Rishi Sunak Is Notably Absent From Seats Where Famous Tories Could Be Ousted

Rishi Sunak has been avoiding campaigning in seats where top Tories could be kicked out, according to new analysis.

Research from campaign group Best for Britain has concluded that the prime minister has only actively lobbied for the Tories in five of the 45 constituencies where high-profile members of his own party could be ousted at the general election.

That means he has dodged nine in every 10 of the swing seats – a large proportion, considering his party are facing electoral oblivion.

As of June 28, Sunak has travelled to Central Devon, where work and pensions secretary Mel Stride is standing, Suffolk Coastal, where his friend Therese Coffey is hoping to be re-elected, and Tory party deputy chair Jonathan Gullis’s Stoke-on-Trent North constituency.

He has also popped up in science secretary Michelle Donelan’s Melkhsham and Devizes seat, as well as his own constituency, Richmond and Northallerton in Yorkshire.

But in the 15 most marginal areas, where candidates are within 5% of winning or losing, he has not campaigned at all.

While it could be Sunak’s decision not to appear in those constituencies, Best for Britain’s analysis comes after reports that candidates have refused offers for the PM to campaign with them in their seats.

Back in May, incumbent Tory mayors distanced themselves from the prime minister during their campaigns by avoiding any clear Conservative branding.

Ben Houchen – who was re-elected as Tees Valley mayor – did not mention Sunak or the Tories in his victory speech, either.

Even Sunak loyalist and defence secretary, Grant Shapps, seems to be trying to distance himself from his own government, as his campaign leaflets do not feature any mention of Sunak or clear affiliation to the Conservatives.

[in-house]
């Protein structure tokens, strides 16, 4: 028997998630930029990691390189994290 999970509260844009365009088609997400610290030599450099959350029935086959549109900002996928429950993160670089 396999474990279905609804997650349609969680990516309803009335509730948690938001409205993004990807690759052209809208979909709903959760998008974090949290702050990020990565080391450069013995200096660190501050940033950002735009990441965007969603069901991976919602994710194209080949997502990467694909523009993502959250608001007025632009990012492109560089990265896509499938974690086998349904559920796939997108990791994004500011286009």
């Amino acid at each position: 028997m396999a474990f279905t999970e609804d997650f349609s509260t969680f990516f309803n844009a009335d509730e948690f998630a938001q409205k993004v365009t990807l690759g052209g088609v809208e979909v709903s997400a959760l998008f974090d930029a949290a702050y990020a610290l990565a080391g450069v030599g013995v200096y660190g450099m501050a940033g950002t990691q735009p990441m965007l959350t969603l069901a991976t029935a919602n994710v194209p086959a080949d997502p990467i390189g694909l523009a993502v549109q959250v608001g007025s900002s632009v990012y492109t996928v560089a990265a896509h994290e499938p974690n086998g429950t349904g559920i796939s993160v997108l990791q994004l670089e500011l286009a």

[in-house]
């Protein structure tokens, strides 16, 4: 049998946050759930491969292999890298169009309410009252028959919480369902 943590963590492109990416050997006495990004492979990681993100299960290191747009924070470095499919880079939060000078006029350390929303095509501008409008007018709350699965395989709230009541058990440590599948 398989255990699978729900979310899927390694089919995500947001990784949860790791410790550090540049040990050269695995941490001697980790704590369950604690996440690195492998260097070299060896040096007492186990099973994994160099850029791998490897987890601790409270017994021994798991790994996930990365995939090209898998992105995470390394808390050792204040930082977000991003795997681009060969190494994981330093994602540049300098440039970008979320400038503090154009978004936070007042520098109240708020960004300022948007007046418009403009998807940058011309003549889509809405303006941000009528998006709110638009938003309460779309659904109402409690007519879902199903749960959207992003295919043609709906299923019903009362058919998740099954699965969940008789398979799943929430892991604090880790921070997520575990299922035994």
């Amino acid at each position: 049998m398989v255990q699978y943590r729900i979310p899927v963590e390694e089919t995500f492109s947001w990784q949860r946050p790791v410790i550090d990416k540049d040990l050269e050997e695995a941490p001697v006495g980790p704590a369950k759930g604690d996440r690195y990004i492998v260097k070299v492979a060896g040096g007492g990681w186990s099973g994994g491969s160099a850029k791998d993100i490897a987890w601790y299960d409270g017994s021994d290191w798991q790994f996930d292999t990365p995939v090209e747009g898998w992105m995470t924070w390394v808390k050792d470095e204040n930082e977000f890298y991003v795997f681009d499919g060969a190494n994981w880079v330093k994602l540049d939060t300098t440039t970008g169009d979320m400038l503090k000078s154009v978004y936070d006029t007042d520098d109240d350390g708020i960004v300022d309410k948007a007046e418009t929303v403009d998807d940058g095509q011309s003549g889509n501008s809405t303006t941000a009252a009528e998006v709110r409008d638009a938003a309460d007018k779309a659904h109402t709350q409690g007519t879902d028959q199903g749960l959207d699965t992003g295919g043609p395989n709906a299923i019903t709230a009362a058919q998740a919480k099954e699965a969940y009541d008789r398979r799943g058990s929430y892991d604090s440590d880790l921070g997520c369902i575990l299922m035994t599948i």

The Conservative Party has been contacted for comment.

Chief executive of Best for Britain, Naomi Smith, said: “Sunak’s problem is that even his own party doesn’t want him around, let alone the public.

“We need a clean break from him, his party and the damage they have caused over he past 14 years, and the best way voters can ensure the Tories are locked out of power for at least a decade is by voting tactically.”

Best for Britain launched its tactical voting website, GetVoting.org, in June to advise the electorate on how to vote in each constituency to help oust the Tories and keep far-right group Reform out of parliament.

If the polls are right, there is a large set of Tory big beasts who could be facing a “Portillo moment” – named after the minister who unexpectedly lost his safe seat in the 1997 general election.

Former cabinet minister Jacob Rees-Mogg, Welsh secretary David Davies, chancellor Jeremy Hunt, veteran minister Johnny Mercer and former PM Liz Truss could all be facing the scrapheap.

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